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DOD/IC Challenges


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DOD/IC Challenges


Our problem sets come from the Department of Defense and Intelligence Community. 


Marine Corps Warfighting Laboratory (MCWL)

PROBLEM TITLE: Data Mining Social Media

BACKGROUND

Within heavily populated urban environments, millions of people use social media to communicate and spread ideas. This surge of electronic traffic provides a trove of information, which operational units can analyze to understand the human terrain/social environment of a particular location. Additionally, in recent years, non-state actors and/or government entities have used social media to spread information and impact US forces and operations. 

Currently, there is no organic ability at the tactical level to rapidly understand and exploit local populations via social media. The Marine Corps Warfighting Laboratory would like to explore how publically available information originating from social media can be integrated and leveraged in order to gain granular situational awareness about a certain location.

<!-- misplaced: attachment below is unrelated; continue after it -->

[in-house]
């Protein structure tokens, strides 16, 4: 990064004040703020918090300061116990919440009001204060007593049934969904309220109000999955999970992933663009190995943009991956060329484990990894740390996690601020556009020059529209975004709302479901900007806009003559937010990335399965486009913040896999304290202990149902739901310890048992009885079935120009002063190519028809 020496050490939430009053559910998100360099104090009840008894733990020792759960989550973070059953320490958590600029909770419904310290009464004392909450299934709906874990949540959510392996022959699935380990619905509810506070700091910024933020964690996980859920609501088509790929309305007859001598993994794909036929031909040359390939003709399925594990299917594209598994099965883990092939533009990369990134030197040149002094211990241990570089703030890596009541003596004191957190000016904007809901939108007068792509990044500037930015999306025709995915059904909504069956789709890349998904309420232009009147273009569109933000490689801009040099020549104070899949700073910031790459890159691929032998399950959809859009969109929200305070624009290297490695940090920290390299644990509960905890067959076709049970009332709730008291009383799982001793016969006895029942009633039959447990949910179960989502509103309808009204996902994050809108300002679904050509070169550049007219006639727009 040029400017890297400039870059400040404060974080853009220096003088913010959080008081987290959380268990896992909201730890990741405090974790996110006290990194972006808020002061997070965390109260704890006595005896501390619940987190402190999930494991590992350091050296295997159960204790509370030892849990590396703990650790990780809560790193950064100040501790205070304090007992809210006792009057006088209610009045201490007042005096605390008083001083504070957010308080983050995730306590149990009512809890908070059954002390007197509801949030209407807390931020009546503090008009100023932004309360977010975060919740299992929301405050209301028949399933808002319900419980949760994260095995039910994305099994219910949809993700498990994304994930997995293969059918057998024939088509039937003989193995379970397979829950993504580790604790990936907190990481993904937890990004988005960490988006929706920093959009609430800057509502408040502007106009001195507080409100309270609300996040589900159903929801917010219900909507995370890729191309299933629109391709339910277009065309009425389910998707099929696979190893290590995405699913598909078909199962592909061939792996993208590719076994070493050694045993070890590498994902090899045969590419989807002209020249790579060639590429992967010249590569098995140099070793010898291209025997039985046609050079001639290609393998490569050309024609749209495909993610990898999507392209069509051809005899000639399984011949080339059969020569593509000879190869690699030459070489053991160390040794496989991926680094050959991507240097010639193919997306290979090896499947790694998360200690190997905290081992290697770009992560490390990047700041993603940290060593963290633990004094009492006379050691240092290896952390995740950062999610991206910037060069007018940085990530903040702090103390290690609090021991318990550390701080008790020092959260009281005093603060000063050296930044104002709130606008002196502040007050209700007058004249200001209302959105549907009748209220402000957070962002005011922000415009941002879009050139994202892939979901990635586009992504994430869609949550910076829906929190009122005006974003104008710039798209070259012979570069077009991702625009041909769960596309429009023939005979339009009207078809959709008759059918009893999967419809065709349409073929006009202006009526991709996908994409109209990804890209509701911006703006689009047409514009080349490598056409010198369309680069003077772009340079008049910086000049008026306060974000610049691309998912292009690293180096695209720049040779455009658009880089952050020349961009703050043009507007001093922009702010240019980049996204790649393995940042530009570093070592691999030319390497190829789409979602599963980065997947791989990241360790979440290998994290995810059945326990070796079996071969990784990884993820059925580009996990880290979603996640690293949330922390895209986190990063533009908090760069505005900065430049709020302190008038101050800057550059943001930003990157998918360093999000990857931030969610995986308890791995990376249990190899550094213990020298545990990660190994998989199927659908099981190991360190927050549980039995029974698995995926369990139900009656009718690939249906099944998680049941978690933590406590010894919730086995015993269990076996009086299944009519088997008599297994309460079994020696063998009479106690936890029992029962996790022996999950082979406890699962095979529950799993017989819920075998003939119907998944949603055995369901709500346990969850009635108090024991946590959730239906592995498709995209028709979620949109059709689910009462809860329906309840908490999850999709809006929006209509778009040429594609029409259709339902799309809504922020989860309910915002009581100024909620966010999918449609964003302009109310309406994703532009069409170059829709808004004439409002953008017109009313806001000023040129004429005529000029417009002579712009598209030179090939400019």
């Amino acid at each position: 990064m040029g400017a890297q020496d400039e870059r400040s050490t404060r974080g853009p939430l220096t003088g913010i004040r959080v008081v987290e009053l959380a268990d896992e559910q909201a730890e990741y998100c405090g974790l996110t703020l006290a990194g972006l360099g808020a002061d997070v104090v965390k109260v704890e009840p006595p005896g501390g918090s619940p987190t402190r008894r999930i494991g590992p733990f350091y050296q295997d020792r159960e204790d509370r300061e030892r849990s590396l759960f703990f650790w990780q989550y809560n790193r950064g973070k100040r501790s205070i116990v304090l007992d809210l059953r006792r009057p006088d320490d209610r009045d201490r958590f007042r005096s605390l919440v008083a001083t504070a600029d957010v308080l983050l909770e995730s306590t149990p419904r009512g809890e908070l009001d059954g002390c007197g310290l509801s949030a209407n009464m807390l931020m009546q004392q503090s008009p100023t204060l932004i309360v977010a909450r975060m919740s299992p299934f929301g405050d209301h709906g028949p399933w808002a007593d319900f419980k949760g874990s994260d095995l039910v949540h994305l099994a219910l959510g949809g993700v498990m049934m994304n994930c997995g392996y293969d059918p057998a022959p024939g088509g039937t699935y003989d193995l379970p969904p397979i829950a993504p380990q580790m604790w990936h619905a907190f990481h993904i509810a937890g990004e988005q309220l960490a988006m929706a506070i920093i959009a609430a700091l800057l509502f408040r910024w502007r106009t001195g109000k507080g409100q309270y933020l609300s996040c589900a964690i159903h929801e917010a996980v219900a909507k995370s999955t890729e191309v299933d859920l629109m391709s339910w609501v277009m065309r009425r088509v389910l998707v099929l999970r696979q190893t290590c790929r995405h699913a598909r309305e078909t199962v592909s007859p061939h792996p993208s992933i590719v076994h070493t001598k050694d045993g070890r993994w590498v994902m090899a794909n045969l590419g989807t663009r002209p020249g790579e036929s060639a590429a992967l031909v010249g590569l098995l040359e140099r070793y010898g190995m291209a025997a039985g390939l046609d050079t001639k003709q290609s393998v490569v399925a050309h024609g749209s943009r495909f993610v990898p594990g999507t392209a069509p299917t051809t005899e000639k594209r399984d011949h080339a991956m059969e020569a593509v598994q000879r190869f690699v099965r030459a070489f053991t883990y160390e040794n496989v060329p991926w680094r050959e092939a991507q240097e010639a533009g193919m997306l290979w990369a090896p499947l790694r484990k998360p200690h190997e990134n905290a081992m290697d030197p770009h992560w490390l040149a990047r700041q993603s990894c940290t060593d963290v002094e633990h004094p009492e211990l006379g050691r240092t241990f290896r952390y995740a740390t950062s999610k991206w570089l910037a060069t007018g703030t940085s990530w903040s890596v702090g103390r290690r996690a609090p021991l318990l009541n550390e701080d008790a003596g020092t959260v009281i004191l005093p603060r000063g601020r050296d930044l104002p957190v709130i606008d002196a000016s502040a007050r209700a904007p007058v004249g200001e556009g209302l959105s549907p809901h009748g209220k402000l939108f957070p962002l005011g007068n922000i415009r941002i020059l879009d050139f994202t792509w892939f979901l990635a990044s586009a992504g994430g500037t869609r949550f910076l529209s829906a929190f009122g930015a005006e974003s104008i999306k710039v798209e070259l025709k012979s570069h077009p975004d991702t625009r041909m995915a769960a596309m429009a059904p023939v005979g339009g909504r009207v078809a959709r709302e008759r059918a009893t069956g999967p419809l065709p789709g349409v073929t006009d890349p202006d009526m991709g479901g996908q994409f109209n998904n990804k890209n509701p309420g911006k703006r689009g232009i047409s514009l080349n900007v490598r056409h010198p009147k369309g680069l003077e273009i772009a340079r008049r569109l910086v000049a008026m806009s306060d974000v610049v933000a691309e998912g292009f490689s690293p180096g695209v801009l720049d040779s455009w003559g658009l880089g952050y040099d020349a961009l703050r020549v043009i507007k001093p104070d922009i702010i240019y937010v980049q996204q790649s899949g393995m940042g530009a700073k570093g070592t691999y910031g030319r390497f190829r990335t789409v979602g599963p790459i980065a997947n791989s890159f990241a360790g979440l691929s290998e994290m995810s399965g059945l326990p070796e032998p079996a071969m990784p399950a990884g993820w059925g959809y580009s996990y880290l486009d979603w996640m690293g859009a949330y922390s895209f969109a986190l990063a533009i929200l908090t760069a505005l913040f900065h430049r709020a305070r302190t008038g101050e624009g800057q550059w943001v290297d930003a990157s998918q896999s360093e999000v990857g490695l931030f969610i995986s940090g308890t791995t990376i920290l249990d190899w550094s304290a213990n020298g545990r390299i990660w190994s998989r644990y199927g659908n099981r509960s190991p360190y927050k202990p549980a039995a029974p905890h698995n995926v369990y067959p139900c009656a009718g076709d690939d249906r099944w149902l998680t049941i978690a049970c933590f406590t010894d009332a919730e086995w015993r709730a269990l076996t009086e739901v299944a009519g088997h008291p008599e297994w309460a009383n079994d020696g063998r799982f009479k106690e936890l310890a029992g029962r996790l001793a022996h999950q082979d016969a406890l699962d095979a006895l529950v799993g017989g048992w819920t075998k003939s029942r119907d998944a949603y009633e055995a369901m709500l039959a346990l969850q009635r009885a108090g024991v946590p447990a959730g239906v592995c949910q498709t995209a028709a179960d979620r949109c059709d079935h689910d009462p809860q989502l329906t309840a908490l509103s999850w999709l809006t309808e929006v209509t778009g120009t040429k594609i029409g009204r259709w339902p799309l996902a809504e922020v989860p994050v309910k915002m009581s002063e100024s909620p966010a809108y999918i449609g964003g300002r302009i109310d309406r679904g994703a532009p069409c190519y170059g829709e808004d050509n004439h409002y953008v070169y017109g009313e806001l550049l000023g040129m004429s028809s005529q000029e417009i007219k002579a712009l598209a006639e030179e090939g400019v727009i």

CHALLENGE

Determine how the Marine Corps Ground Combat Element can access, analyze, and leverage information derived from social media for offensive and/or information operations within a dense urban environment

BOUNDARIES

  • Compatible with austere environments (i.e. hot, cold, sandy, wet, etc.)
  • Easily trainable and intuitive to high school level education
  • Solution does not need to send early indicators of troublesome area – should focus on aggregating all information from social media
  • Within classification requirements

PROBLEM SPONSOR

Marine Corps Warfighting Laboratory


DC Air National Guard 

PROBLEM TITLE: DC Air National Guard Recruiting

BACKGROUND